5 Ways to Use a Spiritual Journal
I cannot possibly be the only person who finished my formal education roughly two decades ago and still feels a hankering to stock up on school supplies every September…and I’m not talking about purchasing folders and markers for my school-aged children! Anyone with me?
The shortening days, the cooler nights, the transition from peaches to apples and the diving into school-year rhythms: all of these changes beckon me to crack open a new notebook, delight in the smooth line of a fresh pen, and enjoy the smell of just-sharpened pencils.
In the spirit of the back-to-school season — and the thrill of new paper goods that it often entails! — I though I’d share with you some tips that I’ve honed over the past few years on how to keep a spiritual journal. Journaling gives you the excuse to pick up some supplies of your own — maybe a new set of colorful pens, and a journal like— and much more importantly, it provides an opportunity to pray, reflect, and get to know God in a new kind of way.
Here are five ways I use my:
Make a prayer list
You know all those times when you tell a friend or acquaintance that you’ll pray for them? And you know how easy it is to forget to keep up with regular prayer for these folks? Well, I’ve remedied the issue for myself by keeping a list of the people for whom I’ve promised prayers in the front of my journal.
In fact, I reserve the first few pages of any new journal for this prayer list, knowing that I’ll add names to it over the course of the months that I’m using the notebook. Each time I sit down with my journal, the first thing I do is read through the list, offer prayers for the names and concerns I’ve listed, and thank God for answered prayers.
Memorizing Bible verses has been such a boon to my spiritual life, as having the word of God engrained in my mind enables me to turn to it literally any time. For instance, ever since committing 1 Corinthians 13 to memory, these verses are the words that course through my thoughts in moments when I’m feeling irritable, gossipy, cantankerous, or otherwise unloving. The refrain works wonders in helping me to bite my tongue, lower my voice and do whatever it takes to be a more loving wife, mother and friend.
People have all, but my go-to method is writing the words over and over again in my journal. Since writing takes longer than speaking or thinking, journaling Scripture helps me slow down and really process the vocabulary and structure of a passage. For me, this helps the words stick in the sieve of my mind.
Reflect on Scripture or other spiritual reading
Another way that I use my spiritual journal is to reflect on Scripture passages or other writings that I’m not necessarily memorizing but that I’d like to understand more deeply.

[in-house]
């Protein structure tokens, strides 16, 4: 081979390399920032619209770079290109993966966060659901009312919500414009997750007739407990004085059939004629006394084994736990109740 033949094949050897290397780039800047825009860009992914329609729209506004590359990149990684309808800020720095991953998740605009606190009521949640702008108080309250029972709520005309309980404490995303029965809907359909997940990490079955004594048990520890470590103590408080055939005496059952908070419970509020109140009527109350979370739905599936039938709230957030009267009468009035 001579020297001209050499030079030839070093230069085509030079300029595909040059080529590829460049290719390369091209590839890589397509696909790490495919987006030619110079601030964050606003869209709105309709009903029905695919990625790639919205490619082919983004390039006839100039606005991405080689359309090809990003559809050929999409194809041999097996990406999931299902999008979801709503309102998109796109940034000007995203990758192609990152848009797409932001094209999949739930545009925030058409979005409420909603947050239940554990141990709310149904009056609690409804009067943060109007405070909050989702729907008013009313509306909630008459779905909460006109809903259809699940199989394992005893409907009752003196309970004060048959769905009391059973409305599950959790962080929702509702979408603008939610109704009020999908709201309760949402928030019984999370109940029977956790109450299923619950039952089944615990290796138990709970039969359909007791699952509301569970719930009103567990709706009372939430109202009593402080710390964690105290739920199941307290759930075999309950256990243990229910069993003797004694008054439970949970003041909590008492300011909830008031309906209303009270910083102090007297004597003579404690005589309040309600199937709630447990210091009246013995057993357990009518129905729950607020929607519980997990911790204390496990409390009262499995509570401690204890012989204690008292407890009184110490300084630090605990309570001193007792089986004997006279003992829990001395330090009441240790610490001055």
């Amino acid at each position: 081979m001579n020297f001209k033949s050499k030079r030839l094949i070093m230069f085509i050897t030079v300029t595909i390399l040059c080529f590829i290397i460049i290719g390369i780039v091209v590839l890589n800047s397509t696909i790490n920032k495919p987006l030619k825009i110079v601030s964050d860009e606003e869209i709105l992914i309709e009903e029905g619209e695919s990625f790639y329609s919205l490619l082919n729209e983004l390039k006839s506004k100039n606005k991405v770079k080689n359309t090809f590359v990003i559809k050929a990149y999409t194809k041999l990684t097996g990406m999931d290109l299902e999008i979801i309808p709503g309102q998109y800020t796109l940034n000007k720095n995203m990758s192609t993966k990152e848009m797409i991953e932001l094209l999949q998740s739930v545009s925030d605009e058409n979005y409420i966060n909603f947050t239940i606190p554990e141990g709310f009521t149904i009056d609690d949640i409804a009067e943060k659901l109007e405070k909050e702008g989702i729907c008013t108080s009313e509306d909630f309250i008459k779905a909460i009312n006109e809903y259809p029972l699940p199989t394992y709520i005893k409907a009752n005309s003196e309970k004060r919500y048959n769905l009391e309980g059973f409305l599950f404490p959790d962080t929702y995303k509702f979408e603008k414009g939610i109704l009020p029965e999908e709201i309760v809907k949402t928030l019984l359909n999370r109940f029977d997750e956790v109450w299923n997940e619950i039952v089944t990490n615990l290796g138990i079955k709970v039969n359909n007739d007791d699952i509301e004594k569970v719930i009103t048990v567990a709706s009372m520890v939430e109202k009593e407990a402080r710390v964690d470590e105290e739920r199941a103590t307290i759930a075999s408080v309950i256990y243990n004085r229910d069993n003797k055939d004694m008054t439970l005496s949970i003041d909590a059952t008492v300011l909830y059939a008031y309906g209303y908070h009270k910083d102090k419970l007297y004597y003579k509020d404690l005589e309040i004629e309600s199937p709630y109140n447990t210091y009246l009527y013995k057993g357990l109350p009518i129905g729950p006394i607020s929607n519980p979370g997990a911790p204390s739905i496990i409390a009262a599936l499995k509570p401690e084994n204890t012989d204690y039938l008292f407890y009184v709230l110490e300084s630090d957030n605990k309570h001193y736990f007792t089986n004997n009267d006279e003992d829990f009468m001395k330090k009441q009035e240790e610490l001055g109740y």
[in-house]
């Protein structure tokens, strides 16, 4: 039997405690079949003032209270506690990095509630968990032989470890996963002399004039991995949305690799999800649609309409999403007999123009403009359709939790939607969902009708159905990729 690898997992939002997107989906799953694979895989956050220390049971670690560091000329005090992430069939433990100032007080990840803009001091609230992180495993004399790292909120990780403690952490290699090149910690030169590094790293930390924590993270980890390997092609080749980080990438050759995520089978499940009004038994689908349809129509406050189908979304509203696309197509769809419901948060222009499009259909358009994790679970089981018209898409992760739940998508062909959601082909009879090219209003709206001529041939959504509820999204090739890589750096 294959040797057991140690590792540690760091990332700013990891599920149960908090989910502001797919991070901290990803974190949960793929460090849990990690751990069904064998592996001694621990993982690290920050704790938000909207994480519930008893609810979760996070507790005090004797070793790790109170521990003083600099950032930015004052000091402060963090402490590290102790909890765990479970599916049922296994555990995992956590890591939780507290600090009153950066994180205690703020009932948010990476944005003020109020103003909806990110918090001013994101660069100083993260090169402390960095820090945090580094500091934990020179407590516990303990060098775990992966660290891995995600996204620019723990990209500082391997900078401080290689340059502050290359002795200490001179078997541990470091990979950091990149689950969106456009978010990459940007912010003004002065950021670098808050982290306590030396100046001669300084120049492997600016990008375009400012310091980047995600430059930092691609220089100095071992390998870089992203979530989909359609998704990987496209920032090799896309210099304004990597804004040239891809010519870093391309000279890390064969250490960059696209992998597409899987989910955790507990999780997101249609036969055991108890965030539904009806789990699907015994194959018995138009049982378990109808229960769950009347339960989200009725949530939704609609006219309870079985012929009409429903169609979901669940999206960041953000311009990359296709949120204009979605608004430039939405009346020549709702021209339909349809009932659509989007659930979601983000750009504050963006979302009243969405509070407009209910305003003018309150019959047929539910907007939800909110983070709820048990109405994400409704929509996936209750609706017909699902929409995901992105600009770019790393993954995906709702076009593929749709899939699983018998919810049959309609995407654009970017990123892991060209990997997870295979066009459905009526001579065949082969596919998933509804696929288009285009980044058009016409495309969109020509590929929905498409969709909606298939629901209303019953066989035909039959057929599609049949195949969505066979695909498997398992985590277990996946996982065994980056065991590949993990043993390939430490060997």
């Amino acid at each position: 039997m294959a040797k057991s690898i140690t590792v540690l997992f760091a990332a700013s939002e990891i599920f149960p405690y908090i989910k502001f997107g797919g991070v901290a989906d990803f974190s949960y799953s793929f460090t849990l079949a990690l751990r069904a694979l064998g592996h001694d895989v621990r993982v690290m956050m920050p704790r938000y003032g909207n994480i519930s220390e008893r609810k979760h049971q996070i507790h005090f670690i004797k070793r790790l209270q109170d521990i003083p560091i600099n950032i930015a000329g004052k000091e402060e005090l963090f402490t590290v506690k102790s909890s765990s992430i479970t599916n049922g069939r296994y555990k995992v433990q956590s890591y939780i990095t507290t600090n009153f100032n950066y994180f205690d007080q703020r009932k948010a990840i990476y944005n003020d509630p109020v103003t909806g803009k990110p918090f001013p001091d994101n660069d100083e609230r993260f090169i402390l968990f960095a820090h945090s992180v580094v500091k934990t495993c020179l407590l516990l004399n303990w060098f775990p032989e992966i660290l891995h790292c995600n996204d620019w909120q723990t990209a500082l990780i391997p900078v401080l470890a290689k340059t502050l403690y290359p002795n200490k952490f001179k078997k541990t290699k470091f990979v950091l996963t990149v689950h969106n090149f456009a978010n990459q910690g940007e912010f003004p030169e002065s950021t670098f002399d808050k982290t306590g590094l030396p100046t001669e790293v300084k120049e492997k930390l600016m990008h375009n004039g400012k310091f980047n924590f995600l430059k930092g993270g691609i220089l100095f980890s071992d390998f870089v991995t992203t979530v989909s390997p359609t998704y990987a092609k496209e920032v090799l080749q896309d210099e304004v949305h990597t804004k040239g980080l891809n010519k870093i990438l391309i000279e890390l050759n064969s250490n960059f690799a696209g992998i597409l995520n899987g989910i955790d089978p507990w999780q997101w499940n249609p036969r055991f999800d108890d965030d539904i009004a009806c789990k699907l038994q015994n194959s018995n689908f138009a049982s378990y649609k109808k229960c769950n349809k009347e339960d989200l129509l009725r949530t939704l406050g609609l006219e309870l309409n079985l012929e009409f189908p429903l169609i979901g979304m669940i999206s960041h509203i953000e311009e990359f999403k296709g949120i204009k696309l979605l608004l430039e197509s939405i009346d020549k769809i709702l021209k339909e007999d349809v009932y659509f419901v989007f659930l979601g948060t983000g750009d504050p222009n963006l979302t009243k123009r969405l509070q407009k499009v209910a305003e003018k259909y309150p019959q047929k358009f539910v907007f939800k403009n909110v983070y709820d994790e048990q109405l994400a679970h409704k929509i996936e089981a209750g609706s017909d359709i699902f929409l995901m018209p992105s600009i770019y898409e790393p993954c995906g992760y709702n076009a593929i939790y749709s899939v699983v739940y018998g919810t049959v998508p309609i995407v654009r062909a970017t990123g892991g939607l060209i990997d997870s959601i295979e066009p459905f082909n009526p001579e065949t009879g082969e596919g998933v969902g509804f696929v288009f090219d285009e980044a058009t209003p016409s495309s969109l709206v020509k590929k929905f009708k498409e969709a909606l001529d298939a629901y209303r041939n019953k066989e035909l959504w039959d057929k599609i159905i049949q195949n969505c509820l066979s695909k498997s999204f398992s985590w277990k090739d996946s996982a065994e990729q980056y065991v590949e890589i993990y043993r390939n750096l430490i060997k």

When I sit down with my journal, I usually have either my Bible or a devotional that I’m currently working my way through with me; I’ll spend a few minutes reading, and before long, a word or phrase pops out to me. I write down the word or phrase, ask God to open my heart and mind, and then journal the ideas and thoughts that come to mind as I consider the word.
Sometimes I’ll do a little research to find out the context of the passage or other relevant information, and I’ll take notes. I’m not particularly systematic about how I reflect on Scripture or other writings; for me, the point is to devote time and mental energy to examining God’s word and applying it to my life.
Write freely on the feelings of my heart
A lot of times, I use my journal as an ongoing letter to God in which I write anything and everything that is on my mind and in my heart. I share my frustrations; I list my worries; I describe the highlights and lowlights of my past week.
It’s like I’m penning a letter to an elderly aunt, or writing an email to my cousin…except that I have absolutely no filter and no reservations about sharing everything and anything. I never finish a letter to God without feeling freer, lighter, and closer to my creator.
Use a prayer prompt
Sometimes I open my journal, and after praying over my prayer list, I draw a complete blank. No verse or passage stands out to me as worth memorizing at the moment. No words or phrases pop out from the daily readings or whichever book of the Bible I’m working my way through.
I feel like I have nothing new to say to God. While all of these feelings could be argued with (all verses are worth memorizing! We can say anything — new or not — to God!), I find it helpful in moments like these not to force myself to do something I’m feeling uninspired to do, and instead, take the guidance of someone else in what I choose to pray for that day.
There are many lists of prayer prompts available on the internet, like this, or this list of , and they offer a concentrated collection of topics for journaling and prayer. Favorites that I’ve ended up using before include: pray for your siblings, pray for an enemy, pray for your goals, and pray for your neighborhood.
It goes without saying thatare not needed to have a healthy and full relationship with God. But for me, the act of writing helps me concentrate and connect with Jesus on a deeper level; it helps me integrate the Word of God into my life through memorization and reflection; and it gives me the ability to look back on my prayers of the past and to see how my spiritual life has evolved over time.
For all of those reasons — and for the fact that it means I get to keep buying school supplies! — I don’t have plans to stop journaling anytime soon.